New OSHA Interpretation Letter Clarifies “Double Reporting” Issue

By Eric J. Conn and Lindsay Disalvo

In a new formal Letter of Interpretation (“LOI”) responding to Conn Maciel Carey LLP (“CMC”), the Occupational Safety and Health Administration (“OSHA”) explains that employers are only obligated to report a serious injury or illness once, even if it ultimately results in more than one reportable outcome; e.g., an employer need not report to OSHA a later-developing employee death, if the employer has already reported to OSHA the hospitalization of that same employee from the same incident that resulted in his hospitalization.  A plain reading of OSHA’s hospitalization, amputation, and fatality regulatory language did not make this clear, nor did existing guidance provided by OSHA at the time.

CMC has represented numerous employers in contested cases and inspection disputes related to alleged failures to make that second report to OSHA when the same serious injury resulted in more than one reportable outcome under 29 C.F.R. 1904.39.  Thus, members of CMC’s national OSHA Practice submitted a request for an interpretation letter from Fed OSHA on April 14, 2020, seeking to address the confusion among the regulated community and OSHA’s field staff in area offices around the country about whether a second report was required.  As we expected, the answer is that double reporting is not required.

OSHA’s serious injury and illness reporting rule requires an employer to notify OSHA about a work-related in-patient hospital admission (for more than observation and monitoring), amputation, or loss of an eye that occurs within 24 hours of the underlying incident.  The report must be made to OSHA within 24 hours of the employer learning of one of these outcomes and that it is work-related.  Separately, employers must report a work-related fatality within 8 hours of learning of the fatality.

CMC’s request for this LOI focused on what an employer should do where an injury or illness results in two outcomes in sequence that each technically meet the reporting criteria laid out in 29 C.F.R. 1904.39.  The LOI provides two examples to illustrate when this circumstance could arise:

  1. an in-patient hospitalization reported to OSHA that later results in a fatality; and
  2. an in-patient hospitalization reported to OSHA that later results in an amputation.

OSHA acknowledges in the LOI that an employer’s entire reporting obligation has been met as long as it initially reports the injury or illness within 24 hours of learning of the first reportable outcome (i.e., a work-related in-patient hospitalization).  A second report – of the fatality in Scenario 1 of the LOI and the amputation in Scenario 2 – is NOT required.  In other words, if a hospitalization is reported to OSHA, a subsequent death or amputation is not reportable.  Similarly, if an amputation is timely reported to OSHA, a subsequent in-patient hospitalization or death would not be reportable.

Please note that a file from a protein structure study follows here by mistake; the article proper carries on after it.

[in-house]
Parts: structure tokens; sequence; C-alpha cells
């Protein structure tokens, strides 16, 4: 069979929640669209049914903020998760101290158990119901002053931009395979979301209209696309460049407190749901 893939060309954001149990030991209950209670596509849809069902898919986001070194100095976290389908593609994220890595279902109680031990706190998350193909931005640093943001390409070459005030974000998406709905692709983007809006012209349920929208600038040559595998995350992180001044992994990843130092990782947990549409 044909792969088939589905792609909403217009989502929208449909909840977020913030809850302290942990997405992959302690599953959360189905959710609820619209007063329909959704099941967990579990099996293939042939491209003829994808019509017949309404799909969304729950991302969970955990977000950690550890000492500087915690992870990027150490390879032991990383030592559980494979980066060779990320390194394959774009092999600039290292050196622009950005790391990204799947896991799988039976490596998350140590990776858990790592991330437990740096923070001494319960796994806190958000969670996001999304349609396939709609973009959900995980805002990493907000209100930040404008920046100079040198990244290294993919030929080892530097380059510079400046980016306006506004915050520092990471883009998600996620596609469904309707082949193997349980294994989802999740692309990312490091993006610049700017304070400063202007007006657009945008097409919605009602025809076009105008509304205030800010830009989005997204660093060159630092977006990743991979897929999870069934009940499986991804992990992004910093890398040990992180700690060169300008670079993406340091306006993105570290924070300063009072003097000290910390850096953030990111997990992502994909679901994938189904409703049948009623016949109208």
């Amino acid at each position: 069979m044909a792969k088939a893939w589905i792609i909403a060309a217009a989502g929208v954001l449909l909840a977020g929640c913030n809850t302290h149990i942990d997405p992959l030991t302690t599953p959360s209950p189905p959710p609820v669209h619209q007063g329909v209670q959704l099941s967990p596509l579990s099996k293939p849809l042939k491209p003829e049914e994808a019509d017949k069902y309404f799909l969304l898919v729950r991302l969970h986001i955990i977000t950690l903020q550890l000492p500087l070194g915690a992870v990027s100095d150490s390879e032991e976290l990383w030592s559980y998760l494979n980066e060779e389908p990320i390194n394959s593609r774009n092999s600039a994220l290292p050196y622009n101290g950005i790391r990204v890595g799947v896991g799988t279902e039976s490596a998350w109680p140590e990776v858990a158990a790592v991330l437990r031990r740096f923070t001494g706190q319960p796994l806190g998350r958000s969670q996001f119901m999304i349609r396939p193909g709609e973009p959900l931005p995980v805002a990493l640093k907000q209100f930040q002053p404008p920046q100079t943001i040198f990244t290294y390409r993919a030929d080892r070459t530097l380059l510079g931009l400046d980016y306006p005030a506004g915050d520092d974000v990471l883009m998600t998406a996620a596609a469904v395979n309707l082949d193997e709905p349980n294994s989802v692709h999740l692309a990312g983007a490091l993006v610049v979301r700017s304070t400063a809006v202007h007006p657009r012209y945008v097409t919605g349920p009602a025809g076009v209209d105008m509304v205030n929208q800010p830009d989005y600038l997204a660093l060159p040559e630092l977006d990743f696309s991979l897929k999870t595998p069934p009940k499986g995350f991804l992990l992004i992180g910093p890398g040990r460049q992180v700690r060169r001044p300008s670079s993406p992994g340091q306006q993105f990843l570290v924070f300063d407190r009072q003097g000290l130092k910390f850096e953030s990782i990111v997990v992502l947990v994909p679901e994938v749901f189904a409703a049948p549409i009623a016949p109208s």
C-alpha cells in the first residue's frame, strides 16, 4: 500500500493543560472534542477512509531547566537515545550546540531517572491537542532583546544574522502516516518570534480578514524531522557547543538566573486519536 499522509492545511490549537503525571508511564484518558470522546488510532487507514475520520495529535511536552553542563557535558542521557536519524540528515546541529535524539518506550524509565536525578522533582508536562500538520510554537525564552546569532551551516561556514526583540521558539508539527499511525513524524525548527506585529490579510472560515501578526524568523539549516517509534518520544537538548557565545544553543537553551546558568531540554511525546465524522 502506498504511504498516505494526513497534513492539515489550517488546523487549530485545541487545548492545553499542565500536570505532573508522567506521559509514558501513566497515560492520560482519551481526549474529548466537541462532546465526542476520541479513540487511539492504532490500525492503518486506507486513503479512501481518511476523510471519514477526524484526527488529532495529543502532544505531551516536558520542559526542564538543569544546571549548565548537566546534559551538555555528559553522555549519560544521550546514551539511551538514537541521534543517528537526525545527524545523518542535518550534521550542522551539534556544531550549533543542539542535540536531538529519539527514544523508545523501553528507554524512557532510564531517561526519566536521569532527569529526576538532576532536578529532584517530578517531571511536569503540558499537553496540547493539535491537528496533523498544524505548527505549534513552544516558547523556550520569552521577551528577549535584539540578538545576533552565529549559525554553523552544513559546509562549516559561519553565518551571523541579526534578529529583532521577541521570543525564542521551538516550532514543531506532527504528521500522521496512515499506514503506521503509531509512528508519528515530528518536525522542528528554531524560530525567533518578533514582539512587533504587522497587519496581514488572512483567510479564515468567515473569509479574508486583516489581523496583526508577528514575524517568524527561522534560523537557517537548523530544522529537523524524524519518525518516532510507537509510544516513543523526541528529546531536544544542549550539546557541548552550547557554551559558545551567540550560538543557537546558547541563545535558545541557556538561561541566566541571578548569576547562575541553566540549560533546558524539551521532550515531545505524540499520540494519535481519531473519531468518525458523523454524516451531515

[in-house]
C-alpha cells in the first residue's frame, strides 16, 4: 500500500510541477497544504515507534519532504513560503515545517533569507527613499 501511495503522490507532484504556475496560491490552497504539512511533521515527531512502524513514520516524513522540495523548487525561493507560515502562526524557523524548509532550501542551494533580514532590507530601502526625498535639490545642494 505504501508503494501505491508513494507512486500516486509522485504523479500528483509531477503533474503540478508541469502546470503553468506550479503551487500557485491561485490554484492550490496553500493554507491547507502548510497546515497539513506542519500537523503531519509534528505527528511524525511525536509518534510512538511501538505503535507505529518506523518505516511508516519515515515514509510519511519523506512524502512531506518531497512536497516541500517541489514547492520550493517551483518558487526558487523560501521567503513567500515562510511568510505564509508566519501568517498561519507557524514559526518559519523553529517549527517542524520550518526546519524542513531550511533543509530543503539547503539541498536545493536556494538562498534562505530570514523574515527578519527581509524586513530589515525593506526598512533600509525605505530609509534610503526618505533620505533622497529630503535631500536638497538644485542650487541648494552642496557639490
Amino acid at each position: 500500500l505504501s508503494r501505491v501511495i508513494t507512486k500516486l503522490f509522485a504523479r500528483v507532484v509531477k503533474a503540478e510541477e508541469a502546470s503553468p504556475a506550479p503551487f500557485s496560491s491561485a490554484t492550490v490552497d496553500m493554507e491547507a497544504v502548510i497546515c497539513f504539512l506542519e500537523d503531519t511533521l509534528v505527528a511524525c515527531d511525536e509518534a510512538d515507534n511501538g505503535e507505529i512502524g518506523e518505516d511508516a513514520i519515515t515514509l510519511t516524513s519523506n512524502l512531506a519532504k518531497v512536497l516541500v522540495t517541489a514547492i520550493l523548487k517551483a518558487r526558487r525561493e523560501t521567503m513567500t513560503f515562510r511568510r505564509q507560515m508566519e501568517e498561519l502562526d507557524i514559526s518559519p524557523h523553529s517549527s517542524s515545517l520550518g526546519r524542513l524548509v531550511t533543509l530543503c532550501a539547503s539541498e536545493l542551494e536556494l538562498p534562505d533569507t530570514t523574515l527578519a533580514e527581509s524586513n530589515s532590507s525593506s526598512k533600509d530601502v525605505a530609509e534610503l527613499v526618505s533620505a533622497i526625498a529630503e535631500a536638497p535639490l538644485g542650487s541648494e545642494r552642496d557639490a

OSHA further explained that it was not its intent to require that related events be reported twice and pointed to this language from the Preamble to the Final Recordkeeping and Reporting Rule: “amputations involving in-patient hospitalization” only necessitate a “single report.”  OSHA concludes the LOI by reminding employers that they must still ensure the most serious outcome of the injury is properly recorded on the 300 Log.

The approach highlighted by OSHA in the LOI makes sense as the initial report provides OSHA all the notice it needs to begin its own investigation (either through an on-site inspection or the Rapid Response Investigation protocol).  This guidance should ensure consistent interpretation of the standard from an enforcement perspective – at least at the Federal OSHA level – and provide the employer community certainty in an area of conflicting interpretations surrounding OSHA’s serious injury and illness reporting regulation.  State plan states that have promulgated their own serious injury and illness reporting standards could take a different approach, but to the extent the standards rely on similar language, they should follow this same approach.

Here is a link to the new interpretation letter posted on OSHA’s website. We really do think this will be a helpful interpretation for the regulated community.  It definitely limits the number (and severity) of reports employers must make to OSHA, which could impact the likelihood that OSHA will initiate an in-person inspection.  This should be a factor in your organization’s compliance and strategic thinking about the timing of reporting hospitalizations.

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